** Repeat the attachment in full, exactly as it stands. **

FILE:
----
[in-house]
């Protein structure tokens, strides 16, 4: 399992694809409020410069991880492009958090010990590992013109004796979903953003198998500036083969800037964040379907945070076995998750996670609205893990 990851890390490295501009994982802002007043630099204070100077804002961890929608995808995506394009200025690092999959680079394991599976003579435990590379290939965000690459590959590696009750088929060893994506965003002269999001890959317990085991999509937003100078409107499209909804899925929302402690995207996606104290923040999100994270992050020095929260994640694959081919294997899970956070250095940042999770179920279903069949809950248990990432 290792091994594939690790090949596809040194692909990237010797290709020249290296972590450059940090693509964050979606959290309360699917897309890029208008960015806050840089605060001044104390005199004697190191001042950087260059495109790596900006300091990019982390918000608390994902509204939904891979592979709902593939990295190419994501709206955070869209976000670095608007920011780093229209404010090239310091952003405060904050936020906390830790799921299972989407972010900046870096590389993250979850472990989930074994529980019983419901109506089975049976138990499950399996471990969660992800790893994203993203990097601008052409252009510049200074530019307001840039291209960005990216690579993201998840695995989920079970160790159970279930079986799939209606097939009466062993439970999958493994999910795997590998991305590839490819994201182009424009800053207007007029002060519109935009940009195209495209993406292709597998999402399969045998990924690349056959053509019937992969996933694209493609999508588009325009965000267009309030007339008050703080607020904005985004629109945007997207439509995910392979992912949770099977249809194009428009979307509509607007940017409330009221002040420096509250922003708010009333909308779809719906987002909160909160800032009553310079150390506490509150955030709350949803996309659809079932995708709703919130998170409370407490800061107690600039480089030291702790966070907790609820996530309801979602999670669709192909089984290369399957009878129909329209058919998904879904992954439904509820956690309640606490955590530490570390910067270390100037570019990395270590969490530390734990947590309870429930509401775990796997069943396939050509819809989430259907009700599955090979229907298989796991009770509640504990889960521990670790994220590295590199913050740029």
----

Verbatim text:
[in-house]
């Protein structure tokens, strides 16, 4: 399992694809409020410069991880492009958090010990590992013109004796979903953003198998500036083969800037964040379907945070076995998750996670609205893990 990851890390490295501009994982802002007043630099204070100077804002961890929608995808995506394009200025690092999959680079394991599976003579435990590379290939965000690459590959590696009750088929060893994506965003002269999001890959317990085991999509937003100078409107499209909804899925929302402690995207996606104290923040999100994270992050020095929260994640694959081919294997899970956070250095940042999770179920279903069949809950248990990432 290792091994594939690790090949596809040194692909990237010797290709020249290296972590450059940090693509964050979606959290309360699917897309890029208008960015806050840089605060001044104390005199004697190191001042950087260059495109790596900006300091990019982390918000608390994902509204939904891979592979709902593939990295190419994501709206955070869209976000670095608007920011780093229209404010090239310091952003405060904050936020906390830790799921299972989407972010900046870096590389993250979850472990989930074994529980019983419901109506089975049976138990499950399996471990969660992800790893994203993203990097601008052409252009510049200074530019307001840039291209960005990216690579993201998840695995989920079970160790159970279930079986799939209606097939009466062993439970999958493994999910795997590998991305590839490819994201182009424009800053207007007029002060519109935009940009195209495209993406292709597998999402399969045998990924690349056959053509019937992969996933694209493609999508588009325009965000267009309030007339008050703080607020904005985004629109945007997207439509995910392979992912949770099977249809194009428009979307509509607007940017409330009221002040420096509250922003708010009333909308779809719906987002909160909160800032009553310079150390506490509150955030709350949803996309659809079932995708709703919130998170409370407490800061107690600039480089030291702790966070907790609820996530309801979602999670669709192909089984290369399957009878129909329209058919998904879904992954439904509820956690309640606490955590530490570390910067270390100037570019990395270590969490530390734990947590309870429930509401775990796997069943396939050509819809989430259907009700599955090979229907298989796991009770509640504990889960521990670790994220590295590199913050740029």